July in the South Carolina vegetable garden—particularly if you've been traveling for two weeks—is not the happiest place. Although our son's girlfriend diligently fed the animals and watered the gardens, some tasks—like weeding and cutting out dead foliage—had to wait until I returned.
After petting the pups and checking on the chickens, the first place I headed when we arrived home was to the large veggie garden to check on its progress.
Tomato vines sporting nasty black spots.
Lettuce, underplanted in the tomato beds, now bolting and leggy.
Beans trellising up neighboring raspberry bushes.
And cucumber vines spilling over their bed, oblivious to the trellises, sprawling throughout the garden and blanketing the herb beds, the kids' raised bed, and the path through the garden.
I searched desperately for my inner Zen.
When that didn't work, Peter turned me around, and we headed back toward the house. After all, attacking an unruly garden while in the throes of jet lag isn't a smart strategy.
(Honestly, my tired brain screamed, “Rip it all out!” I'm glad I waited a bit.)
Truly, though, even with the ugliness of the garden, the harvest is pretty amazing.
Especially the cucumbers.
We arrived home to a produce-drawer full of cucumbers harvested by our house-sitter.
Exciting! Honestly, last year, our cucumbers flopped.
The next day, I harvested these:
And yesterday, as I cut back vines and attempted to whip the garden back into shape, I found these:
I love cucumbers. The kids actually eat cucumbers without complaint, too, which is miraculous. And I especially adore the fact that my calorie counter shows that a cup of cucumbers equals 16 calories.
I could eat 75 cups of cucumbers to reach my daily calorie intake!
That's a LOT of cucumbers.
Hoping to add a little variety to my diet, I enlisted my friends over at the Garden Delights Facebook page for recipe ideas.
“Pickles,” of course, topped the list of recommendations.
I've promised Mikey that we'd attempt to make pickles, since he is a pickle fiend. I've never canned, but 2012 will be the year I learn to can.
Thankfully, our local farmers' market received a grant this year to teach canning. I'm planning to head there Saturday for my introduction to canning.
I'm ridiculously excited!
Until then, though, my friend Janet at The Queen of Seaford sent me the following recipe that I'm excited to try. Shrimp and cucumbers? How can you go wrong? What a perfect, light, cool summer dish. I believe this will be lunch today...
Cucumber and Shrimp Salad
One can (4.5 oz) shrimp, drained
2 medium cucumbers, thinly sliced
1/4 vinegar (can substitute rice or white wine vinegar)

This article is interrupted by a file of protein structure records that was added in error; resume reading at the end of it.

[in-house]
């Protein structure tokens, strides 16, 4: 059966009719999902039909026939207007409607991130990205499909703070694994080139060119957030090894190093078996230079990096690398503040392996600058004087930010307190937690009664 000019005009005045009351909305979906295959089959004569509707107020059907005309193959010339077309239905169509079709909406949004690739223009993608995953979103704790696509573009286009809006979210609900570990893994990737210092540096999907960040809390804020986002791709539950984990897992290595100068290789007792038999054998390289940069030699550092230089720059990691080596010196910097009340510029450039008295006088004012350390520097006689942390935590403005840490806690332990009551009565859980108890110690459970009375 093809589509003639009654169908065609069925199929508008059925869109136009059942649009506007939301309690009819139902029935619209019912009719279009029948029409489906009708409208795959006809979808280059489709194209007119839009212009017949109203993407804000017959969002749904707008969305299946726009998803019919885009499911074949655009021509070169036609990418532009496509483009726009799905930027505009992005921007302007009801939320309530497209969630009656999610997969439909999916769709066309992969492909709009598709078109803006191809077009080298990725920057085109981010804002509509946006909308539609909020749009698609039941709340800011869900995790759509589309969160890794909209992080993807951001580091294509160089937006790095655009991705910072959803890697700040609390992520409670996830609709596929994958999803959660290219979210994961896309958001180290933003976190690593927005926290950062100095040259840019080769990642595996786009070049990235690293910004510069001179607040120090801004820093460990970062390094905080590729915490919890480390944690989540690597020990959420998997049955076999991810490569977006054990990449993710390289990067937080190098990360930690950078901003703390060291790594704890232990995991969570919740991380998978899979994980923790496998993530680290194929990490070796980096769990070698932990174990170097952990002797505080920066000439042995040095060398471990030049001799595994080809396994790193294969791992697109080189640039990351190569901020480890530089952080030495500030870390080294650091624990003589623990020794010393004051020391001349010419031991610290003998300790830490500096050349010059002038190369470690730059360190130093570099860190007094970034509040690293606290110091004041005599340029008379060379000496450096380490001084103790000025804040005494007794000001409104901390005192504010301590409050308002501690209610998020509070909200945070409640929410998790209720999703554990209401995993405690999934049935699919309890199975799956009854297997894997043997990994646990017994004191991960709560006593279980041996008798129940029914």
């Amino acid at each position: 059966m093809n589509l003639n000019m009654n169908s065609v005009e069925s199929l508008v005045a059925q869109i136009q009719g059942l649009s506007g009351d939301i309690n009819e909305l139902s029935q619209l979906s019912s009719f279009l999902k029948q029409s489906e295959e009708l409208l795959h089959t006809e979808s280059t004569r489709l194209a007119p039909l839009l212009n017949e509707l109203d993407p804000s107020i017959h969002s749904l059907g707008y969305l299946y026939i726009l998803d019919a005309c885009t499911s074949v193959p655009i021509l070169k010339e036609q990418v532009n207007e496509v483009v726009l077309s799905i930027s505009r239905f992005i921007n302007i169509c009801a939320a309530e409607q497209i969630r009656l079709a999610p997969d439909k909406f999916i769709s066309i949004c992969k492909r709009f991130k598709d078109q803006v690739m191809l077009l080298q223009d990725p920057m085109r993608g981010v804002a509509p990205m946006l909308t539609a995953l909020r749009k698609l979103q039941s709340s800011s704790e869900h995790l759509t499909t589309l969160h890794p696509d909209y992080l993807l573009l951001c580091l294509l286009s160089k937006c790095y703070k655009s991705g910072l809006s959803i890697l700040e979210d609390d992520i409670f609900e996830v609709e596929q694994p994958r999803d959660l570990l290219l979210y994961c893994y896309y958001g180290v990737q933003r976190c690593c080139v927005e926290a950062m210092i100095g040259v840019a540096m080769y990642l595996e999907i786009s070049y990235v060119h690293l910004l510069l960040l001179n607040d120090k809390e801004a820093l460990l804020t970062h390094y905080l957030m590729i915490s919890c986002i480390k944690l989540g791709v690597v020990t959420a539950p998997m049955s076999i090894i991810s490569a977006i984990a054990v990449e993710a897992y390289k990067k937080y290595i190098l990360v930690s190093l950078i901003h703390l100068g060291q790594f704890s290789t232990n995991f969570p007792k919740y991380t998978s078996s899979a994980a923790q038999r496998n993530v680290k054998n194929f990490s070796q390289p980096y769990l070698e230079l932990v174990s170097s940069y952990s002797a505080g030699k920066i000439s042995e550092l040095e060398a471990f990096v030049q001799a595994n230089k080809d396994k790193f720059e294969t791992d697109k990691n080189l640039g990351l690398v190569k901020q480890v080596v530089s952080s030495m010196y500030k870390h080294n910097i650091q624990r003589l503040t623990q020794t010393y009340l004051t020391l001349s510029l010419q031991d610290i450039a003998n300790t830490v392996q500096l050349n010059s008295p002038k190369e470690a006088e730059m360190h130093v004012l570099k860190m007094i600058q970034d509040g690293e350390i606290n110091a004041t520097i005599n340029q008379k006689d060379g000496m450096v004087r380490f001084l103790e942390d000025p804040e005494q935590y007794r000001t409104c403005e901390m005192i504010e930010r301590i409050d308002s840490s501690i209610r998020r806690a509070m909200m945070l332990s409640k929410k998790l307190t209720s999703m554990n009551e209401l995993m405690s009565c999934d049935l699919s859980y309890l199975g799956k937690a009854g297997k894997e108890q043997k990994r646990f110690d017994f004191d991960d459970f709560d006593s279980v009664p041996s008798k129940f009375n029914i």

1 tablespoon sugar
1 teaspoon soy sauce
1/2 teaspoon salt
1 tablespoon toasted sesame seeds (Heat sesame seed in ungreased skillet over medium heat for about 2 minutes until golden.)
Place shrimp and cucumbers in a bowl. Mix vinegar, sugar, soy sauce, and salt.... pour over cucumbers and shrimp. Cover and refrigerate at least one hour.
Remove to a lettuce lined bowl with slotted spoon. Sprinkle with sesame seeds and serve.
Tonight, though, I'm planning a family-favorite: chicken souvlaki with tzatziki sauce. It's so simple—and everyone likes it. (Well, the kids at least like the chicken. They'll have to eat their quota of cucumbers sliced instead of in the sauce.)
Chicken Souvlaki with Tzatziki Sauce
1 lb. chicken breast, cut into 1-inch cubes
¼ cup extra-virgin olive oil
1 tbsp. sea salt
1 tbsp. finely chopped fresh rosemary
In a large bowl, combine olive oil, sea salt, and rosemary. Add chicken and toss to thoroughly coat. Refrigerate for at least one hour.
For tzatziki sauce:
½ large cucumber, seeded and diced.
½ cup plain yogurt
1 tbsp. lemon juice
¼ tsp. salt
1 garlic clove, minced
Prepare tzatziki sauce while chicken is marinating. Combine cucumber, yogurt, lemon juice, salt, and garlic, stirring well. Set aside.
Place marinated chicken cubes on skewers, grill for approximately 5 minutes per side or until thoroughly cooked. Serve with the tzatziki sauce and pita bread.
And wine. The wine gives you strength to face the tasks in the garden.
I'm a little afraid to go back into the garden today for fear that I'll add to the cucumber collection—although I do plan to call our local food back to see if they can use some surplus cucumbers. (Do you know about ampleharvest.org? It's a great tool to help you find a local organization that can benefit from your surplus garden goodies.)
Do you have any favorite cucumber recipes? If you do...PLEASE share!
Otherwise, I might start a national “sneak-a-cucumber-on-your-neighbors'-porch day,” much like National Zucchini Day.
I think it's a good tradition, don't you?